At a new location, on the other side of the train tracks, Ostgut would resurrect as Berghain in 2004. At first, Thormann and Teufele would be renting the thermal power station, but in 2011, they’d become the rightful owners. The company that runs Berghain still bears the name – Ostgut GmbH.

Berlin club industry statistics 

Clubcommission Berlin, the network of creative companies in Berlin’s music industry, conducted a study in 2019, which concluded that out of 13 million tourists in Berlin in 2017, 3 million were club tourists. In a year, they contribute 1,5 billion Euros to the city’s economy.

According to the survey, the Berlin club experience is not just a reason to travel to the city, but also to call it a permanent home. An impressive 23 percent of clubbers living in Berlin decided to move there because of the city’s club and event scene.

The study showed that every third club in Berlin bans taking photos as a measure to ensure the audience’s feeling of comfort.

As for door policies, 48 percent of clubbers have been refused entry to a club at least once.

Berghain artists

So who DJs at Berghain? Artiom Dashinsky, an avid dance music fan, analyzed more than 10 thousand bookings at nearly one thousand Berghain parties between November 2009 and April 2021, in order to find out who are the top DJs in the Berghain club lineup.

Among almost 3.000 names that appeared on Berghain running order, those that played more than 100 times are Boris (123), nd_baumecker (121), Norman Nodge (114), Marcel Dettmann (112), Ben Klock (106), Tama Sumo (106), Nick Höppner (105), Fiedel (104), and Steffi (103).

The top labels in the same period were, predictably, ostgut ton (1217), followed by figure (124) and running back (107).

The muffled sounds of the party from the building mix with the whispers of the people waiting in the queue. Everybody learned the lesson: in front of Berghain, you do not make noise!

“Heeeey, Ivaaaan!”, a cheerful voice breaks the silence. That’s Marcos, an outgoing 40-something black guy I met two days before at one of the Folsom Berlin parties. He worked there as a so-called runner, and on Sunday morning still had the energy that fits the job.

“Come on, we won’t queue”, he says.

I follow him to the front, but my mind starts to second-guess. He is black, loud, and now wants to cut the queue. Doesn’t that make him undesirable in the eyes of a Berghain bouncer, according to all the info circulating online? Will this be a mistake?

On our way to the front, he stops by the people queuing, and showers them with loud comments on their appearance, almost like conducting interviews for an invisible red-carpet camera. He is a funny guy, but I start to doubt that grabbing so much attention is a good idea.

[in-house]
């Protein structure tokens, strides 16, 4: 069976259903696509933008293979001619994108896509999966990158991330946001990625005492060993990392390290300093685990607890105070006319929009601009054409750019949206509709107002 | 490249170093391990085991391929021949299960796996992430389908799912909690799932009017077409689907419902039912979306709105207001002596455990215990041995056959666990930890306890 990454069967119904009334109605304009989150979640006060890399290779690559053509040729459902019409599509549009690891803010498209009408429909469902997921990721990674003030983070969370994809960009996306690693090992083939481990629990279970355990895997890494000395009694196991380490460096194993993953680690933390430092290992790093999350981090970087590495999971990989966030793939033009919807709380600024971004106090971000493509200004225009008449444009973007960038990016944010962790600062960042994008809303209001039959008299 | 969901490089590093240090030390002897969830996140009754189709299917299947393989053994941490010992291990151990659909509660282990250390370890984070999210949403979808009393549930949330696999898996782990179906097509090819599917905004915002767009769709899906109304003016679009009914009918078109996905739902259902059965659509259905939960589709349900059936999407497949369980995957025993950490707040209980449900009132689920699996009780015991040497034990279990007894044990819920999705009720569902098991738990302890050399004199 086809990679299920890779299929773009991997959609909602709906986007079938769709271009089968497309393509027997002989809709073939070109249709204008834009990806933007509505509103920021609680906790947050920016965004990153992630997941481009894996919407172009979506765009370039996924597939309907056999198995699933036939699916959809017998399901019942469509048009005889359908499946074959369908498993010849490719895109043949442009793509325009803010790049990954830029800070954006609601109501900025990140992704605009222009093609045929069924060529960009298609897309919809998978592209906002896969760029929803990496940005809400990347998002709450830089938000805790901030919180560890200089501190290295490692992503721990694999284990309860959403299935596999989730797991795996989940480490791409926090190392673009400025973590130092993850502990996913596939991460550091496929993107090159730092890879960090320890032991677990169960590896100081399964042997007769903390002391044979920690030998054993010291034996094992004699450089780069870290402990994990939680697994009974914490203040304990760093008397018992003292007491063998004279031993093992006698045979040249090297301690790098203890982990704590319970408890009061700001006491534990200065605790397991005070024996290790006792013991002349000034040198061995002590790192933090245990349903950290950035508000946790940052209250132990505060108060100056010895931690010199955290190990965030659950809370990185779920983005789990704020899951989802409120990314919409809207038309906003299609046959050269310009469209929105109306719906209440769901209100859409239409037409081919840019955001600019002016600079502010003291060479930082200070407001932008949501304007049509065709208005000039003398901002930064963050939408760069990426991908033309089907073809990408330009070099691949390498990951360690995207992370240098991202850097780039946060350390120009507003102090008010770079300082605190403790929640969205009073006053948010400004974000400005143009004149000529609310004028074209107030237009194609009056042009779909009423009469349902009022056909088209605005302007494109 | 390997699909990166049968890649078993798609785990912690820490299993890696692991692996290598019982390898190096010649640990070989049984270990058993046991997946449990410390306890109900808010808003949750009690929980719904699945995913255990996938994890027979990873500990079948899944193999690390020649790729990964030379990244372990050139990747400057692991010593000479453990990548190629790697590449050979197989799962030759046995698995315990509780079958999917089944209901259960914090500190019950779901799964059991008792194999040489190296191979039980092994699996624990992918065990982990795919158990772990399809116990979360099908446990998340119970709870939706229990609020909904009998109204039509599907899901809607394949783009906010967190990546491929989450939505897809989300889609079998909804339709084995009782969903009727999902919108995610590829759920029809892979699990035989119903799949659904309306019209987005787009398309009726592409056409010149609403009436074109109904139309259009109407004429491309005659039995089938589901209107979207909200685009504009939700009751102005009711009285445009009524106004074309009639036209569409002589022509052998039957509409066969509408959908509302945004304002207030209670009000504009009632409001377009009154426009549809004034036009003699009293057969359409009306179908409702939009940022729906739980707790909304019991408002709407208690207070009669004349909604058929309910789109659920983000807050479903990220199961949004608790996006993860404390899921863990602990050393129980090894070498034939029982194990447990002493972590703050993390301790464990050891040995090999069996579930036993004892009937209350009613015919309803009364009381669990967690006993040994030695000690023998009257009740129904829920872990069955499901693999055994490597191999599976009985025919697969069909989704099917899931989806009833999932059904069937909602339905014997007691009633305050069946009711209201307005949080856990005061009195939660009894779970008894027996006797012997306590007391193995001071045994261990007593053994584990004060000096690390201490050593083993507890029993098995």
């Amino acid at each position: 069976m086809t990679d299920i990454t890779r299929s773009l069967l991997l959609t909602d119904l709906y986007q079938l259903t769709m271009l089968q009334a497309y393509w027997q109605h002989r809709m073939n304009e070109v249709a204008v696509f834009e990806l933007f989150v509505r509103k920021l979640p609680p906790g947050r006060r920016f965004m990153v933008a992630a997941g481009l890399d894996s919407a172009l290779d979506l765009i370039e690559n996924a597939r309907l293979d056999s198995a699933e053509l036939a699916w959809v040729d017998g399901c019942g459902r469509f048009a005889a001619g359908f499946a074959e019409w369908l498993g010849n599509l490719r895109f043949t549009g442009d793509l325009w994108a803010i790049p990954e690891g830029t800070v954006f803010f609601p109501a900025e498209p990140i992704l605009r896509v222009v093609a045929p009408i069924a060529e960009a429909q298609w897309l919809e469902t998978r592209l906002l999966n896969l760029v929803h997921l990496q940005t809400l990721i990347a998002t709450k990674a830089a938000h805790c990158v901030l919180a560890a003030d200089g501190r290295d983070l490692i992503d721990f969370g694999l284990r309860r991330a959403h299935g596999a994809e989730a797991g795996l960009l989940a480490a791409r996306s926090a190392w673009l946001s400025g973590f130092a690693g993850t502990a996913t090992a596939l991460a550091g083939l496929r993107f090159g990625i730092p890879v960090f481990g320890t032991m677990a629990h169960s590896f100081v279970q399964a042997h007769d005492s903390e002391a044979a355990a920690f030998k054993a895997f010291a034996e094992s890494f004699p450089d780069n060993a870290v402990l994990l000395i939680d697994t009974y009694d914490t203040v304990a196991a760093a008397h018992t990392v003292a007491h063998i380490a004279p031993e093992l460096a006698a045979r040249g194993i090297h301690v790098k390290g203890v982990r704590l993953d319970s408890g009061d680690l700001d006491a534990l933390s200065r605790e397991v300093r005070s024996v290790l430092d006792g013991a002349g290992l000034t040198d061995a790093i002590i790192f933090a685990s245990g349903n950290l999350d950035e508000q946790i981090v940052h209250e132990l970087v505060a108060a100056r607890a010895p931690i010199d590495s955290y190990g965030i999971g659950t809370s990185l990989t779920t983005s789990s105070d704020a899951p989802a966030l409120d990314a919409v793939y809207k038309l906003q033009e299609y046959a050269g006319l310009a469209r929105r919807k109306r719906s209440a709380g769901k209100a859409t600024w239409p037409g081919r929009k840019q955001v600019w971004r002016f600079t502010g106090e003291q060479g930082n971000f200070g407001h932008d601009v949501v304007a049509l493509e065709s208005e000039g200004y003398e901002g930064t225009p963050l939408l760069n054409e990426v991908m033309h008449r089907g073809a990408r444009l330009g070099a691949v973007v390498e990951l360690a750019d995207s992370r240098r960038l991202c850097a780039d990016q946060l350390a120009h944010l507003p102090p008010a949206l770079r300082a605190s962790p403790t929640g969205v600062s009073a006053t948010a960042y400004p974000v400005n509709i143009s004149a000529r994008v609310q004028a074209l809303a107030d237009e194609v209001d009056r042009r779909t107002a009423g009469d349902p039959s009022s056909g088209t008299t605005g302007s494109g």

There is this older lady, maybe in her 60s, dressed in a sporty outfit, but with full-on make-up. “Did you come for jogging?”, Marcos asks, laughingly.

She seems offended at first. But he then explains that he loves her style, and offers her his “runner’s badge”.

I am surprised by how people tolerate our elegant advance all the way to the metal entry barriers before the club door. Marcos is so loud that nobody wants to even object and risk the door rejection due to conflict.

Finally, we set our position next to a long-hair Aussie called Mitch. “I don’t like long hair usually, but yours I like”, Marcos says. And that’s all it took to anchor ourselves at the front end of the queue.

Berghain architecture

Berghain building was constructed in 1953-1954, in the Stalinist style of architecture, also known as Socialist Classicism.

Berlin-based Studio Karhard (another portmanteau, for Thomas Karsten and Alexandra Erhard) cleared the cube structure of turbines, generators and other power station equipment, and gave the four-stories building a facelifting in 2003. With raw concrete and steel as materials, the unpolished industrial feeling of the Berghain interior was kept. Over the years, additional tweaks were made, such as adding the smokers’ lounge, ice-cream parlor, and coffee bar.

Berghain is a gigantic cruising ground. It has corners and nooks to separate oneself from the crowds, dark rooms to immerse in them, and unisex bathrooms for something in between

The 7.300 square meters of space are dominated by a former turbine hall of the power station with 18-meters-high ceilings. Now it houses Berghain’s main dance floor and one of the world’s most powerful sound systems, installed by Function-One.

The whilom control room of the electrical plant became the Panorama Bar. Its distinctive feature is tall windows with blinds that occasionally, at the right music accent, open up and bathe the partygoers in the bright morning light.

Lab.Oratory in Berghain’s basement is marked by a maze of cages, gloryholes, slings, benches, and other sex equipment that follow its hardcore vibe.

But with no dead ends, the entire Berghain layout provides a significant, flowing cruising ground. The club includes a number of corners and nooks to separate oneself from the crowds, dark rooms to immerse in them, and unisex bathrooms for something in between.

Virtual peek inside Berghain

Without many photographs of the club circling around, and with the shakiest and grainiest videos by those who broke the no-recording rule, your best option of checking out Berghain from inside without the risk of being bounced off is - a virtual visit. 

One avid fan recreated the club from memory in Minecraft, and it’s quite an impressive reconstruction. Your second option for feeling the atmosphere is playing the Hitman 3 video game where a bald assassin is sent on a mission to kill a DJ in a techno club inspired by Berghain.